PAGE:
WIPO Arbitration and Mediation Center
ADMINISTRATIVE PANEL DECISION
Thomas Wuttke v. Xiao Ming
Case No. D2012-2329
1. The Parties
The Complainant is Thomas Wuttke of Quickborn, Germany, represented by Harmsen Utescher, Germany.
The Respondent is Xiao Ming of Ellicott City, Alabama, United States of America.
2. The Domain Name And Registrar
The disputed domain name <wellensteynsale.com> (the “Domain Name”) is registered with GoDaddy.com, LLC (the “Registrar”).
3. Procedural History
The Complaint was filed with the WIPO Arbitration and Mediation Center (the ”Center”) on November 27, 2012. On November 27, 2012, the Center transmitted by email to the Registrar a request for registrar verification in connection with the Domain Name. On the same day, the Registrar transmitted by email to the Center its verification response confirming that the Respondent is listed as the registrant and providing the contact details.
The Center verified that the Complaint satisfied the formal requirements of the Uniform Domain Name Dispute Resolution Policy (the “Policy” or “UDRP”), the Rules for Uniform Domain Name Dispute Resolution Policy (the “Rules”), and the WIPO Supplemental Rules for Uniform Domain Name Dispute Resolution Policy (the “Supplemental Rules”).
The proceedings commenced on November 30, 2012. The Panel is satisfied that, in accordance with the Rules, paragraphs 2(a) and 4(a), the Center employed reasonably available means calculated to achieve actual notice of the Complaint to the Respondent. In accordance with the Rules, paragraph 5(a), the due date for Response was December 20, 2012. The Respondent did not submit any response. Accordingly, the Center notified the Respondent’s default on December 21, 2012.
The Center appointed Alan L. Limbury as the sole panelist in this matter on January 9, 2013. The Panel finds that it was properly constituted. The Panel has submitted the Statement of Acceptance and Declaration of Impartiality and Independence, as required by the Center to ensure compliance with the Rules, paragraph 7.
Because the Registration Agreement is in English and the Respondent’s address is in the United States of America, the Panel accedes to the Complainant’s request that the language of the proceeding be English.
4. Factual Background (Undisputed Facts)
The Complainant is the founder of the textile manufacturing company Wellensteyn International GmbH & Co. KG, which is licensed by the Complainant to use numerous WELLENSTEYN marks owned by the Complainant, including German trademark no. 300 43 641 WELLENSTEYN registered on November 27, 2000 for goods and services in classes 25, 33 and 36 (the “Word Mark“) and German trademark no. 306 59 755 WELLENSTEYN and device (comprising the word “Wellensteyn” above shield with a cross superimposed upon it) (the “Device Mark“) registered on January 12, 2007 for goods in class 25.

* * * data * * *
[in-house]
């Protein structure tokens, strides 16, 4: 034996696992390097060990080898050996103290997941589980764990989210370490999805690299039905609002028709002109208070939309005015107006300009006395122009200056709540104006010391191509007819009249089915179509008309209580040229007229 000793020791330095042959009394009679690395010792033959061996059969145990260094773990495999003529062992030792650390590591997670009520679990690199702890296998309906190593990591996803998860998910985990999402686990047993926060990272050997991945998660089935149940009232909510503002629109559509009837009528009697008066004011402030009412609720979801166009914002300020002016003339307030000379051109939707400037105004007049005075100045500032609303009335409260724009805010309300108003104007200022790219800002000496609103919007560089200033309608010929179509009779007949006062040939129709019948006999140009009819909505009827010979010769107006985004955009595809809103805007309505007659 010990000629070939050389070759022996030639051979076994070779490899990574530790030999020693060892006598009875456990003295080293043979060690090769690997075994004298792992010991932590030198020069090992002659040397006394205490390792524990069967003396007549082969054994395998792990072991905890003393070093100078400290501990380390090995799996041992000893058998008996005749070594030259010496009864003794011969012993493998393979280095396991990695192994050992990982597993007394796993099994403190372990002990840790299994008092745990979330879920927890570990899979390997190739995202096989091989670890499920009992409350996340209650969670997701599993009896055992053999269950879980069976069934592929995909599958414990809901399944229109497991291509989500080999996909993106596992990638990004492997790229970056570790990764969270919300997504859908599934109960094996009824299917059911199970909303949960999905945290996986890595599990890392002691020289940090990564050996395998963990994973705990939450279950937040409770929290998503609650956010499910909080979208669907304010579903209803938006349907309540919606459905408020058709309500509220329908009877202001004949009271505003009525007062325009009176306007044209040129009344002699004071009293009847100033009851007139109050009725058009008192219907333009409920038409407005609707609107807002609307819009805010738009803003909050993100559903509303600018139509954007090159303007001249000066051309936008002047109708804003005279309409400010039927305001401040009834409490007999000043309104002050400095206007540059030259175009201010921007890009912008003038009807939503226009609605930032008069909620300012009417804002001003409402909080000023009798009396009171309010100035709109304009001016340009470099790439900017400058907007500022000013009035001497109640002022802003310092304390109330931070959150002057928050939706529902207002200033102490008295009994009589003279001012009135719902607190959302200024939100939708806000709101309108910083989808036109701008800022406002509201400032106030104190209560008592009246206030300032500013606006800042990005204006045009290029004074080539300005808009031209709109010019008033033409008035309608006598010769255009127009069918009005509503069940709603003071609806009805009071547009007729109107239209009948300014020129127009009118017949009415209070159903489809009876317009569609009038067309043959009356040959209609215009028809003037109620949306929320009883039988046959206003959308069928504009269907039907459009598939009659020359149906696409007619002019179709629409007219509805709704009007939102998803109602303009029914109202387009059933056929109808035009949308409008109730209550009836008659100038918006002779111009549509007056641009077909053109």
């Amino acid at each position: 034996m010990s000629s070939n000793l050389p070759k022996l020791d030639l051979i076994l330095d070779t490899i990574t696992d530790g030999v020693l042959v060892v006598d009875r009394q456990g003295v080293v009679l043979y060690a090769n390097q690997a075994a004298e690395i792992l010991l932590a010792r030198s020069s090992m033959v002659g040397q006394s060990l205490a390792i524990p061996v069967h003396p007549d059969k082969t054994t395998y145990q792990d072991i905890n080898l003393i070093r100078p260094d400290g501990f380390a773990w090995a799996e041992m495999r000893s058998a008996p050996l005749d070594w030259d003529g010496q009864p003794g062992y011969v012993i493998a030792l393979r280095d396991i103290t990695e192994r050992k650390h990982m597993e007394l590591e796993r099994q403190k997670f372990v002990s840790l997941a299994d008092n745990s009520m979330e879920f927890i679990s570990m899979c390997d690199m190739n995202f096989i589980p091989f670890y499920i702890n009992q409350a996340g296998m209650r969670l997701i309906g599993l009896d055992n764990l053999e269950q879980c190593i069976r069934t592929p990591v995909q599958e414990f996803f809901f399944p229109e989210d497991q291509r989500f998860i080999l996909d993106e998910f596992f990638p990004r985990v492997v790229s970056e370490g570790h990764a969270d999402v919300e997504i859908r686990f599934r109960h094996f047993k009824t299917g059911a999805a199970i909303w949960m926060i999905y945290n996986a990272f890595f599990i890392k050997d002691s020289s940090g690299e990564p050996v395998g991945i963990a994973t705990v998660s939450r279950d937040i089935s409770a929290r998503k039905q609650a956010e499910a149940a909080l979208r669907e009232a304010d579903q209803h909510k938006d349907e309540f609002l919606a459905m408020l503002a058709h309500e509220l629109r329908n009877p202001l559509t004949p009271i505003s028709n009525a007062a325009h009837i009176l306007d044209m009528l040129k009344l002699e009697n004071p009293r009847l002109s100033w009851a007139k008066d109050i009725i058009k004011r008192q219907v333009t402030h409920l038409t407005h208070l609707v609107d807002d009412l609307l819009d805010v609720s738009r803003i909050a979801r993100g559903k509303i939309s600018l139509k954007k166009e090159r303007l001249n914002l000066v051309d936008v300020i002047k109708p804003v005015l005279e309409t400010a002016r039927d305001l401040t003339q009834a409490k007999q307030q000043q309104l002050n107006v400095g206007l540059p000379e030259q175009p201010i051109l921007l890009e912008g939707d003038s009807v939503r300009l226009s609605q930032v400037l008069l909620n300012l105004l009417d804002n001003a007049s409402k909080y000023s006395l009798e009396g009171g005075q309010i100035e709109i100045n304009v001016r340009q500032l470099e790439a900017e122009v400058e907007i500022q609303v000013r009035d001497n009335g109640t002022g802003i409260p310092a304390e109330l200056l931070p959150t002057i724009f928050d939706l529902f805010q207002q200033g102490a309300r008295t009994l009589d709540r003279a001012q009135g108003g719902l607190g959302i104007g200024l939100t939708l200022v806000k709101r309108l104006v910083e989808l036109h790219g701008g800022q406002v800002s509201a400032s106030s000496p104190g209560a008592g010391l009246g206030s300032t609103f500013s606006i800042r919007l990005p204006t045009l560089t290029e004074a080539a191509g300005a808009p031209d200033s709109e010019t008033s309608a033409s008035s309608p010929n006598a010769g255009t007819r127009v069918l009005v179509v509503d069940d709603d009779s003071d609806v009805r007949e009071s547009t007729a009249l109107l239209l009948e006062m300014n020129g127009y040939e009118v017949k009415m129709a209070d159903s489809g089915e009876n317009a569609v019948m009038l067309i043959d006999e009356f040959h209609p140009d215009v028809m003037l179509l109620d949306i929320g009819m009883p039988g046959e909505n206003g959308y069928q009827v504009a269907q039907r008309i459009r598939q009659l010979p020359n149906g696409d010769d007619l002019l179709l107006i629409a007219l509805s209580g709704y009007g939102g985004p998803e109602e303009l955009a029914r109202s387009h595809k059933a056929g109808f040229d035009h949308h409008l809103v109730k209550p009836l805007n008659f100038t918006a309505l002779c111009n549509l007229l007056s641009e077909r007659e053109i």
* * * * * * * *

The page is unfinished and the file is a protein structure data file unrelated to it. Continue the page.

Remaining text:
Wellensteyn International GmbH & Co. KG is known for its jackets which are distributed by most known retailers in Germany, including over thirty “Wellensteyn Collection Stores”. In addition, Wellensteyn International GmbH & Co. KG offers its products online under the Word Mark at “www.wellensteyn.de” and “www.wellensteyn.com”, where the Device Mark appears in red and white in the top left corner of most pages.
The Domain Name was registered on October 30, 2012. It leads to a website featuring the Device Mark in red and white in the top left corner of most pages, offering clothing, including jackets, for sale in German and English under the WELLENSTEYN word mark.
5. Parties’ Contentions
The Domain Name is nearly identical to the Complainant’s WELLENSTEYN marks. The Respondent has no rights or legitimate interests in the Domain Name, which was registered and is being used in bad faith.
As to legitimacy, the Respondent’s registration and use of the Domain Name constitutes infringement of the Complainant’s trademarks. There is no indication that the Respondent owns any trademark, trade name or other rights in “Wellensteyn”. The Respondent has no relationship with and is not licensed or otherwise authorized by the Complainant or Wellensteyn International GmbH & Co. KG to use the Complainant’s trademarks. In particular, the Respondent is not an authorized dealer. The Complainant must assume that the products labelled “Wellensteyn” offered at the Respondent’s website are counterfeits.
Due to the identical products and the identical designations and devices displayed on the Respondent’s website, Internet users would conclude that the Complainant is the operator of the online-shop and the seller of the products and/or the owner of the Domain Name or, at least, that the Respondent is affiliated with the Complainant.
As to bad faith, it follows from the foregoing that the Domain Name was registered exclusively for the purpose of exploiting the good reputation of the Complainant and its trademarks and the “Wellensteyn” products. The Respondent has intentionally attempted to attract Internet users for commercial gain by leading them to the Respondent’s web-shop, by creating a likelihood of confusion with the Complainant’s marks.